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Confessions of an Account Exec: Don't Misrepresent Your Client

Confessions of an Account Exec: Don't Misrepresent Your Client

Bridget M. Forney | MediaBuzz

At the beginning of the semester, we hired new interns, as the firm always does. On his first day, one of the interns proceeded to tell me that he had never heard of R-A Sushi, one of our clients. When I corrected him that, in fact, the client is RA (pronounced like raw) Sushi, he continued to tell me that he doesn’t think that people like to be reminded that their sushi is raw and prefers to call it R-A. Also, that he’d never been to the restaurant before and basically knew nothing about the client.

Maybe it’s because I’m protective of my clients, or that I personally enjoy RA Sushi, but I explained to him, somewhat defensively, that the concept is actually quite popular and thousands of people love it.

This story is a great example of a very common mistake that PR professionals sometimes make: misrepresenting the firm’s client base. Whether by misinformation or lack of knowledge, such an avoidable mistake is inexcusable. Interns and all other staff of a public relations firm are, by employment, given the privilege to represent the agency and, by default, its reputation. Just as a student athlete dresses formally for trips to away games as a representation of their school and community, a PR professional represents the agency at which they work by accurately and positively representing its clients.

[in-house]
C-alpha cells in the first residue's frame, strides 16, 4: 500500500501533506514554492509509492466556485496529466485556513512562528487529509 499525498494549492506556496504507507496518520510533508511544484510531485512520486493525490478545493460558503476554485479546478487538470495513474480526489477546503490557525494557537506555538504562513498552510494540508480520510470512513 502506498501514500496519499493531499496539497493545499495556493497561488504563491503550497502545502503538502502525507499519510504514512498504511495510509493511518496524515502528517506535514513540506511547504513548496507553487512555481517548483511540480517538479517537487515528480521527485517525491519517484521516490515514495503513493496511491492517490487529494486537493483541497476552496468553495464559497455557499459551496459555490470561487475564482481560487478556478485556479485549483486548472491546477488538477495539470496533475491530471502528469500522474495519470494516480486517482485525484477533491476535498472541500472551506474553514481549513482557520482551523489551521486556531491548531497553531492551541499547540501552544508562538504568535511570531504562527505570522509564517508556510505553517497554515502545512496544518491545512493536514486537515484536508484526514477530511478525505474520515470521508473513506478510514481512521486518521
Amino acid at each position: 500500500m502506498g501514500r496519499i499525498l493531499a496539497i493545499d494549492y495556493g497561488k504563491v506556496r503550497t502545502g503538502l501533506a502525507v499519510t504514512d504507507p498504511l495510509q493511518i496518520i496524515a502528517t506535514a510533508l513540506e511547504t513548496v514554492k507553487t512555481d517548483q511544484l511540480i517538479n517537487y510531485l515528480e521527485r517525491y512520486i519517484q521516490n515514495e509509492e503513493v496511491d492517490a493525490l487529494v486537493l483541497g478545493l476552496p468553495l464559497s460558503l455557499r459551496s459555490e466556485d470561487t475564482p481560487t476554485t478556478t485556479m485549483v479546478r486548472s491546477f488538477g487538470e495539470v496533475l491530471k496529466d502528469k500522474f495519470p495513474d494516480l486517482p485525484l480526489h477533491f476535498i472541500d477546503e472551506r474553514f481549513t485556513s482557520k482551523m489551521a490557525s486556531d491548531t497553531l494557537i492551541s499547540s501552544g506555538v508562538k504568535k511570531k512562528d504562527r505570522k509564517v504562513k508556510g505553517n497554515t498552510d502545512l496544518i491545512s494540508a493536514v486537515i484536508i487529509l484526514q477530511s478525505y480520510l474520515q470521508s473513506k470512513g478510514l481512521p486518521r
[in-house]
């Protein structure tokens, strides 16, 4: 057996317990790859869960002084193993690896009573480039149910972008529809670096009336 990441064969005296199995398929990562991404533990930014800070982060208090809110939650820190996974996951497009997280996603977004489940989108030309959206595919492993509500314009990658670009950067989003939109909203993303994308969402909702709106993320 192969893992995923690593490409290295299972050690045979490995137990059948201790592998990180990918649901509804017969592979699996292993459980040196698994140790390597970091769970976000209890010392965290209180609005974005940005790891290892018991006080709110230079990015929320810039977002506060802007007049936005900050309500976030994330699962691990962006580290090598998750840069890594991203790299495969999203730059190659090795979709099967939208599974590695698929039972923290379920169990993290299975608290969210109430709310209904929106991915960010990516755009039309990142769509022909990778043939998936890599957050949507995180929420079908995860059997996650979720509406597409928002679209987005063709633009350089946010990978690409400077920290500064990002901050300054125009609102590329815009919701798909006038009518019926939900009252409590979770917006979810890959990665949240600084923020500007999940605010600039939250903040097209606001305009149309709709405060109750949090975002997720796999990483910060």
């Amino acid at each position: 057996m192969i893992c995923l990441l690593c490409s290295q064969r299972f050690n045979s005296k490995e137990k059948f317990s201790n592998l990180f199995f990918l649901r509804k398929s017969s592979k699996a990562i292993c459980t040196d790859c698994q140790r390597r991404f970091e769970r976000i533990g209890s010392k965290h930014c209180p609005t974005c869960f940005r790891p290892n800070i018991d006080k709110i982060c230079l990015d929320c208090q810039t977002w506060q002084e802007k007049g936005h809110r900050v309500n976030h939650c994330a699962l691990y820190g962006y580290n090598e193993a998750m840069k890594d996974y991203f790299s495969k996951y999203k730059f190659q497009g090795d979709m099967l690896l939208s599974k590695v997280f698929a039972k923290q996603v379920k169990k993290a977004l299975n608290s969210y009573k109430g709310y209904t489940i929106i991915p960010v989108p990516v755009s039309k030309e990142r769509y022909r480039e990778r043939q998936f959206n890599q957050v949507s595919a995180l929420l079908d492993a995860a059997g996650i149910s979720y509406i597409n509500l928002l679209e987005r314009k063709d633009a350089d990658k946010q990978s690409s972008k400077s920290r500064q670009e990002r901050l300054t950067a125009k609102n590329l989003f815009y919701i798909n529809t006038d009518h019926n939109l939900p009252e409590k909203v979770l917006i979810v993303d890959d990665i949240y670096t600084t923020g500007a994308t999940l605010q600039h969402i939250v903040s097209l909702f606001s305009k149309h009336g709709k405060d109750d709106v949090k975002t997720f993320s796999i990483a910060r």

The fact is, what upset me about the intern’s overzealous statement is that if he felt comfortable saying it to me, who knows what he is saying about RA Sushi outside of our office and in what capacity.

As an account executive, a large part of my day is spent publicizing the events, missions, and initiatives of my clients. Public relations is an industry concerned with maintaining the public image of businesses, nonprofits, organizations, people and programs. A little word-of-mouth slander from any employee of the firm is counterproductive to our work and our cause.

As I said before, this mistake, though common, is extremely avoidable. With a little research and some Googling, you can learn about each client and what they do so that you can do your part in maintaining their public image and supporting your company’s efforts.

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